Although we are twins ourselves, we still get awe-struck when we come across twins; because let’s face it, we are a special kind of people. No bias intended!
But it’s not often that we get to meet twins in person, especially a pair who inspire us. Even though we haven’t personally met (yet!), we always feel super proud and enthusiastic about the successes and achievements of two very special artsits and Twindividuals: Amrit and Rabindra Singh, aka Singh Twins.
These two determined, non-conformist and humble sisters generously offered their time to answer our questions this month, and we are super excited (and so grateful) to finally feature fellow twins on our blog!
As twins, people expect us to have the same interests and dislike the same things. How are ‘The Singh Twins’ similar, and are they different from one another?
Our moral, social, cultural and political outlook in life is identical - which helps as artists who work so closely together. Since we tend to be inspired, moved, and angered by the same issues, which in turn, influence our goals and the themes we explore as artists. We also share the same taste in art, music and films - none of which we could ever imagine living without! But, as our close friends and family will tell you, there are definite differences in our personalities. Some of which are reflected in our artwork. For example, one of us is much more a perfectionist. The other, more imaginative, or less regimented and constrained when it comes to creating designs and compositions for our paintings. And when it comes to food, one us loves blue cheese, whilst the other one hates it!
What challenges do you face on a day-to-day basis in your artistic ventures?
Having too many ideas and goals and not enough time to develop them! Having to combine the creative side of being an artist with the business side of being an artist – i.e. writing project and funding proposals, responding to emails, updating our websites, dealing with PR and marketing issues, and sales of merchandise etc – which leaves us very little time to paint. On average we probably spend 80% of our time on admin and 20% being creative. Only when a deadline looms are we forced abandon the admin to concentrate on painting.
How do you like to unwind after a long day of pouring your energy into your art?
As we mentioned before, we rarely get a whole day of creative work. So, on the occasions when we do actually have a chance to pour energy into our art for the full day, we are usually up until 1-2 am in the morning. And, then we are so exhausted; we usually have only just enough energy to fall into bed! But, generally, we unwind by watching movies, playing the piano and flute or the odd board game and getting together with friends for a meal.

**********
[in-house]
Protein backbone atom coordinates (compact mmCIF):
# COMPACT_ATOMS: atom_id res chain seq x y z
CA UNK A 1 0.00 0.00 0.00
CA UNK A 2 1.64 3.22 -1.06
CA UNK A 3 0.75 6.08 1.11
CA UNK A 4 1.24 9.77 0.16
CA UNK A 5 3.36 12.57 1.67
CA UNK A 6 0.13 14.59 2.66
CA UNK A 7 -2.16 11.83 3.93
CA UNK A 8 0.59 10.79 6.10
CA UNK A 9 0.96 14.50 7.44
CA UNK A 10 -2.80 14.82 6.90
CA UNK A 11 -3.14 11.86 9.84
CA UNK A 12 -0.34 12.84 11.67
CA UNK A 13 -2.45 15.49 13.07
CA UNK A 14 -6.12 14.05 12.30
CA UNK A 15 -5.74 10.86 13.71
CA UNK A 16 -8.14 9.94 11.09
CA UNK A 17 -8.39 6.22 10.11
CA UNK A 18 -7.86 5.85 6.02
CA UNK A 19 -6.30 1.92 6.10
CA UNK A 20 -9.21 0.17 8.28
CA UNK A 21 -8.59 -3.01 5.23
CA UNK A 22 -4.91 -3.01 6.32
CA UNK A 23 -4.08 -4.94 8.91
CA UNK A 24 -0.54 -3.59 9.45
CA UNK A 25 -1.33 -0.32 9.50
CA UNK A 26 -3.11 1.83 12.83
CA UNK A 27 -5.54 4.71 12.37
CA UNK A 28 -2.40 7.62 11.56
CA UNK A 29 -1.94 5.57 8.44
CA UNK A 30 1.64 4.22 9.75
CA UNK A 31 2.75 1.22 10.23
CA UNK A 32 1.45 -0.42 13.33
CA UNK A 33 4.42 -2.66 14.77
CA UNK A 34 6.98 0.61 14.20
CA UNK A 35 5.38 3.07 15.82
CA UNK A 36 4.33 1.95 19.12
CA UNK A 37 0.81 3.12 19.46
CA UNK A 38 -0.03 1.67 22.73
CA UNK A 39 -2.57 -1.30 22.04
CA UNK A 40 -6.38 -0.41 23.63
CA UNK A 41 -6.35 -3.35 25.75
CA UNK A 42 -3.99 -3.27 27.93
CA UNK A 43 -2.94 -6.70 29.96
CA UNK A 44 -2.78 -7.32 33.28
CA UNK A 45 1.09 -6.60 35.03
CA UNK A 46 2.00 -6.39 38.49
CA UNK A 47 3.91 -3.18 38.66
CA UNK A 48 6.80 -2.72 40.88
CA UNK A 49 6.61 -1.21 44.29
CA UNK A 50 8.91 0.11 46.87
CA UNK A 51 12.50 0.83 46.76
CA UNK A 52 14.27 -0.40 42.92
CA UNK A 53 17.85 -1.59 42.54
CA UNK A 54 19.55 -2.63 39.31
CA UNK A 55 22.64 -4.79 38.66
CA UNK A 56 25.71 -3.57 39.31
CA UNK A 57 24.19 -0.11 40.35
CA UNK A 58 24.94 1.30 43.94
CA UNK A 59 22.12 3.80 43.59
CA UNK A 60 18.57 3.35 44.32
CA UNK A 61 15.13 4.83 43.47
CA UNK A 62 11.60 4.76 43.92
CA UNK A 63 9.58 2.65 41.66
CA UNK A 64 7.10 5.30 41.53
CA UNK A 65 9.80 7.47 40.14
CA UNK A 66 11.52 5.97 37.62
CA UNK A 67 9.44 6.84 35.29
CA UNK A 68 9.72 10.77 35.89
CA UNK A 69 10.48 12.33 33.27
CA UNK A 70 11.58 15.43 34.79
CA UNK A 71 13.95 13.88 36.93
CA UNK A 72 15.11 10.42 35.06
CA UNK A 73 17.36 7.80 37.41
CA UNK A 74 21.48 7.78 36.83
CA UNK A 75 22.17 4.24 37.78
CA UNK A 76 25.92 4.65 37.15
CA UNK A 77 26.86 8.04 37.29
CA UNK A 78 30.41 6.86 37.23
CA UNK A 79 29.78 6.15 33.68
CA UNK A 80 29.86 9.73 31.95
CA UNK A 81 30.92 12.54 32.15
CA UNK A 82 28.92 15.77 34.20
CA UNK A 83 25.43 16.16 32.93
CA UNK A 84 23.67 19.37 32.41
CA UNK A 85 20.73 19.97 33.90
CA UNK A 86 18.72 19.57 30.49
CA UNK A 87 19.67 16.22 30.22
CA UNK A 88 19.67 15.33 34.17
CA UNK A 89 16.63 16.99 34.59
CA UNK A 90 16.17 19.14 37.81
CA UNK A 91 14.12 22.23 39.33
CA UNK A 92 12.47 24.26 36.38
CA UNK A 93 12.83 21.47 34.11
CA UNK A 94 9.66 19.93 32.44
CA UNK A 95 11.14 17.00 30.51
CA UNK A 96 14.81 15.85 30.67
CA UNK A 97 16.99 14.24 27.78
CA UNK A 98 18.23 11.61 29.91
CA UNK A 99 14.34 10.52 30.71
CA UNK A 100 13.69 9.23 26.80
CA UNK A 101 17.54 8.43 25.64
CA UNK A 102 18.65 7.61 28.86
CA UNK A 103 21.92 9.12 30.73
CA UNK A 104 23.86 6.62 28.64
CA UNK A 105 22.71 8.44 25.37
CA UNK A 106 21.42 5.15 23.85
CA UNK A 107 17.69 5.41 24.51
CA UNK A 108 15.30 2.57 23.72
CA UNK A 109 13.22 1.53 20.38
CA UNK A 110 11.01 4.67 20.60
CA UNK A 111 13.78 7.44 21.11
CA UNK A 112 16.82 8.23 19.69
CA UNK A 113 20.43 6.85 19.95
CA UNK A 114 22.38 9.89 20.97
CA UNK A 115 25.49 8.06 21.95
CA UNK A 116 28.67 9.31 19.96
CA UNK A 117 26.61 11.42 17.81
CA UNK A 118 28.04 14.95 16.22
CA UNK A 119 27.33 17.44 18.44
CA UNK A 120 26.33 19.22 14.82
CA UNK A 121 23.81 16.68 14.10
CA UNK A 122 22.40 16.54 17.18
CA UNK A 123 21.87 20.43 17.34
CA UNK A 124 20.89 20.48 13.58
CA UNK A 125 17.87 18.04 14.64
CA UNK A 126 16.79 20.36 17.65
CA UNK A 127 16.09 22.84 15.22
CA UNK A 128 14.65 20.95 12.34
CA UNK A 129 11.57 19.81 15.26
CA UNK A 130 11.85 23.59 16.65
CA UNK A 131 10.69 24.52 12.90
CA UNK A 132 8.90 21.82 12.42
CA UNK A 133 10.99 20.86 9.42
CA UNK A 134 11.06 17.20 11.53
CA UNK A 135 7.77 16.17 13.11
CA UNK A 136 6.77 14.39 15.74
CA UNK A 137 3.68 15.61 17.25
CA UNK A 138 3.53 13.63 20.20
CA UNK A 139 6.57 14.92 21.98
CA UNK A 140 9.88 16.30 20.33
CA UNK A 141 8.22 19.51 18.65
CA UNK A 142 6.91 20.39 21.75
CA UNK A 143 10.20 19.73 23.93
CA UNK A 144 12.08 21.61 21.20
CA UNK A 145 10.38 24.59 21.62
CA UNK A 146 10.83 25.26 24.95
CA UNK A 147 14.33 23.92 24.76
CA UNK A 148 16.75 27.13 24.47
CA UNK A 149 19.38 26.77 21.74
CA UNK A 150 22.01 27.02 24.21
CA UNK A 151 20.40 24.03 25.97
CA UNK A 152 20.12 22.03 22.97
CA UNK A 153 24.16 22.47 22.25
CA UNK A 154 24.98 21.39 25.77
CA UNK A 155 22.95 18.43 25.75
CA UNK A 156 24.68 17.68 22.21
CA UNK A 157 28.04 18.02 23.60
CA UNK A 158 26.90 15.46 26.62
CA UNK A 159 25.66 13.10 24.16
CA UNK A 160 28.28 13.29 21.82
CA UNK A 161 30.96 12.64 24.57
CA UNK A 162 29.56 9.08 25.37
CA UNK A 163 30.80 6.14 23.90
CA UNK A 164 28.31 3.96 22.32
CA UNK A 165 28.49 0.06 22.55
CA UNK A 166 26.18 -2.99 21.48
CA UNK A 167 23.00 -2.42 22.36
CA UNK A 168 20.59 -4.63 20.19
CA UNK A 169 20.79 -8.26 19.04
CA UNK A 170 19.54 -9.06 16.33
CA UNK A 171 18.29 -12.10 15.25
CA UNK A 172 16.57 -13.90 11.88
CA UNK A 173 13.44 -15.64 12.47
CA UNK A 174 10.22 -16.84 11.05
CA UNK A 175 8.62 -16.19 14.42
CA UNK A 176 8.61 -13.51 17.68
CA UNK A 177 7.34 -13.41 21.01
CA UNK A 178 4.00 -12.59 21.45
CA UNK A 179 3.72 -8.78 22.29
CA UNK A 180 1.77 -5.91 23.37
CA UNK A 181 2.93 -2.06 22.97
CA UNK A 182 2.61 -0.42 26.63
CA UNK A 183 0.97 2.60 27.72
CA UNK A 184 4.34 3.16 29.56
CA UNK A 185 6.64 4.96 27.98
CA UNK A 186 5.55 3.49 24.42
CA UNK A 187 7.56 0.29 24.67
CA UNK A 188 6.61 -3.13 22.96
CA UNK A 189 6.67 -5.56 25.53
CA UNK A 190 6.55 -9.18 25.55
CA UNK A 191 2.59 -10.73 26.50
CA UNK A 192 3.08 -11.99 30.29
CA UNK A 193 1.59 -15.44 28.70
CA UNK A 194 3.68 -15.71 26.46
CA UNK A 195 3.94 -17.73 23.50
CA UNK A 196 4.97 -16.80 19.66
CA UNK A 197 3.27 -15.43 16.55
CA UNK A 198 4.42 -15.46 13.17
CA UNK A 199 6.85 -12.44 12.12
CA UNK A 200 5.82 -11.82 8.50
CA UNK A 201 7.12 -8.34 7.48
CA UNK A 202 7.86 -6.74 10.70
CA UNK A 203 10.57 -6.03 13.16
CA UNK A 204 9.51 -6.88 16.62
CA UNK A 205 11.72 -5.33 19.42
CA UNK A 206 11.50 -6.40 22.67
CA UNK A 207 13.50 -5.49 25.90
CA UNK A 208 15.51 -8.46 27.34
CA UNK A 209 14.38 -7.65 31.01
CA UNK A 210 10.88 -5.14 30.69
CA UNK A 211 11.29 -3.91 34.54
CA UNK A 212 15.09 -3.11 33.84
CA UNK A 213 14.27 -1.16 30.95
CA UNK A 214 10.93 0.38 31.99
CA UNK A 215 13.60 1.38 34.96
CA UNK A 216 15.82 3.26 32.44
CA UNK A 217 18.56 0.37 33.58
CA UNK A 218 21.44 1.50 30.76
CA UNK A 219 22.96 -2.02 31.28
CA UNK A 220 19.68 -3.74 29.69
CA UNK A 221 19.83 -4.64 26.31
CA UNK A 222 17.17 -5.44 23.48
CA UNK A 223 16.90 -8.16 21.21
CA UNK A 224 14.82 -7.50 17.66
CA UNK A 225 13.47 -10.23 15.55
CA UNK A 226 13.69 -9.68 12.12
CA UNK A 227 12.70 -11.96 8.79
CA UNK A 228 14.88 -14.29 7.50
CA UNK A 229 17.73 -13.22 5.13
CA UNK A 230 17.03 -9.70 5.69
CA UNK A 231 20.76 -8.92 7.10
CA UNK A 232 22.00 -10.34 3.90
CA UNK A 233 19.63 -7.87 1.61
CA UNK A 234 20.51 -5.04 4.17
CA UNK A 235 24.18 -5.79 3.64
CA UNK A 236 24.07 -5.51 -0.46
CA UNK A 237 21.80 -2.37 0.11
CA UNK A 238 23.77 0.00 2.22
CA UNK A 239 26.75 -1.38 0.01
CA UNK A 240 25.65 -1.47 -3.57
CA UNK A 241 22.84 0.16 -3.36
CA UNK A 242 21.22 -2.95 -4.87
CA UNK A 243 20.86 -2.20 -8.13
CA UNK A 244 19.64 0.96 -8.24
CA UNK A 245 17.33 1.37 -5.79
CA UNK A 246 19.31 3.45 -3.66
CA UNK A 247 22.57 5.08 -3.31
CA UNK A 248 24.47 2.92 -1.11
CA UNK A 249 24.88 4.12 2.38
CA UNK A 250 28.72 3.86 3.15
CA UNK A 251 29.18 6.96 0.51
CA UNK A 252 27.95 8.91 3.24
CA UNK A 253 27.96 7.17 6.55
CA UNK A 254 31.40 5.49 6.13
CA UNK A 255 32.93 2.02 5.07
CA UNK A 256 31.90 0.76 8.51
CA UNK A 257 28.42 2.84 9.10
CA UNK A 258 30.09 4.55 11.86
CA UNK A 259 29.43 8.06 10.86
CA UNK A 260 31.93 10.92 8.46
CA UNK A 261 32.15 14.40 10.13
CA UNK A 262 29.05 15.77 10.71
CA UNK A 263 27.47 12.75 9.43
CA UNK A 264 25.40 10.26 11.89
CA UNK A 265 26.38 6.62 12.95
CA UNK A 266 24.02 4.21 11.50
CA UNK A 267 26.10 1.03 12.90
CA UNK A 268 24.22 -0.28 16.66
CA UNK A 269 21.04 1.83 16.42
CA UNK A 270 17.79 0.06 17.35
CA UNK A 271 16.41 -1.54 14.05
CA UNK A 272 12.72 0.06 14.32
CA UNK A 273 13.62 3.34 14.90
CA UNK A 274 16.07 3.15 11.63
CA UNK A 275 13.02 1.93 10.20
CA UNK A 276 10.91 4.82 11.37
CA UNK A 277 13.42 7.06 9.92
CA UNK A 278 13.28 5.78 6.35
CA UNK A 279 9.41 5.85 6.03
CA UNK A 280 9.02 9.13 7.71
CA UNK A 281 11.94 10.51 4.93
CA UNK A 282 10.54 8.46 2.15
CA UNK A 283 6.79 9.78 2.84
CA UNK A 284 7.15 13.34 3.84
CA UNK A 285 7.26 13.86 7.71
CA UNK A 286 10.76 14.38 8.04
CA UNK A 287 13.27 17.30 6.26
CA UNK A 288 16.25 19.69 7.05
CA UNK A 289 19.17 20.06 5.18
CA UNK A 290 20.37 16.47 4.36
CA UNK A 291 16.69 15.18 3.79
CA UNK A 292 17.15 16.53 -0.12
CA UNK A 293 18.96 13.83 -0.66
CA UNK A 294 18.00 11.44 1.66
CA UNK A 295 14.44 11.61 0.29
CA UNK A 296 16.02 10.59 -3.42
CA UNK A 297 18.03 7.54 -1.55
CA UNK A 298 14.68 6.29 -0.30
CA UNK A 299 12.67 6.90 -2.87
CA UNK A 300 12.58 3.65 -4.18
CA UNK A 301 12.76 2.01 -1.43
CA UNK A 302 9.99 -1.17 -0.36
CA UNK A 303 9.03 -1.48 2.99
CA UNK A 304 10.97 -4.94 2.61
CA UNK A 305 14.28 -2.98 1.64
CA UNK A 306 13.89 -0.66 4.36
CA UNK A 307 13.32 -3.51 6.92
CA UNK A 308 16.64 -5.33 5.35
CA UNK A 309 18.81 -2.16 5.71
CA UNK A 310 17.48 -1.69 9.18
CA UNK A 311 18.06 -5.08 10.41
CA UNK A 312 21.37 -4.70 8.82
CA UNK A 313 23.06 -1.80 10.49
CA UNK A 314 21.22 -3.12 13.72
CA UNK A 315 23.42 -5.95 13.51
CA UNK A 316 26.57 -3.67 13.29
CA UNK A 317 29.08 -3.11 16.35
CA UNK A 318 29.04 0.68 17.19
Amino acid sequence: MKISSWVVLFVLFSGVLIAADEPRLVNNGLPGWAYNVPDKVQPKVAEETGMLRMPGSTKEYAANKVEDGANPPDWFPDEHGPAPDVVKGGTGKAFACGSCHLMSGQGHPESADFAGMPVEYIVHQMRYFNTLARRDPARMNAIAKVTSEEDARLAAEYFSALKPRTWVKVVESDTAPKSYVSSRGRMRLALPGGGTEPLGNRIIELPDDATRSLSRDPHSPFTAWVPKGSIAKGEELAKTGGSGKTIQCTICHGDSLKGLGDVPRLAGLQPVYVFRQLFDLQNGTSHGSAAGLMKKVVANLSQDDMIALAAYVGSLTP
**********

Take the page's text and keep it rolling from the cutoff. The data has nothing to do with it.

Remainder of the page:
What’s your motto?
'Success is the best from of revenge’ and ‘Be true to yourself – rather than conforming to how others would have you be’.
How do you stay motivated?
The fact that - despite having overcome many obstacles (largely relating to institutional prejudice within society and contemporary art) to achieve success as artists - there is still a glass ceiling left to break through and more goals to achieve; a determination to prove our critics wrong and make proud those who have believed in our work from day one; a belief in the power of art to stimulate debate and challenge opinion; a desire to be the best we can be and make a difference through our work. And last but not least, a passion for art and being creative. We motivate each other but have also been driven by the support of family and friends.
What makes you feel good?
Family, friends, music, good food (especially Chinese and ice cream!), great movies (especially a classic 50’s musical, or brilliantly crafted fantasies like Lord of the Rings and Tarsem Singh’s The Fall), Rajasthan, Venice, our conservatory on a sunny day!
What’s been your greatest struggle, and how do you generally overcome negative emotions?
Gaining international recognition as Contemporary British artists - despite our art once being considered ‘backward and outdated’ and having ‘no place within Contemporary art practice’ by an Art Establishment that largely defines, evaluates and judges art from a narrow and Euro-centric perspective. We overcome negative emotions by fighting back as a united front, at the causes of them.
Our community encourages us to pursue ‘stable professions’, i.e. medicine/accounting etc. How did your family and friends encourage you to pursue the arts?
Actually, we don’t believe that seeking ‘stable professions’ is unique to our Asian community as we feel most parents – whatever their cultural or ethnic background – would prefer their children to pursue a career more traditionally associated with economic stability, status and the ability to make a good living. But, if you are talking about stereotype views of the Asian community then, we guess, we break the mould. Because, we have always had full support and encouragement from our family and friends. And that support (especially at the beginning) has been vital in enabling us to build a successful career as artists. For example, when we first started out, we were encouraged to concentrate on producing our artwork and not worry about having to support ourselves financially. So, we were not pressured to sell work right away. And, this enabled us to build up a collection of paintings for touring exhibitions, which – through the media coverage they attracted – helped to build our international reputation and establish ourselves.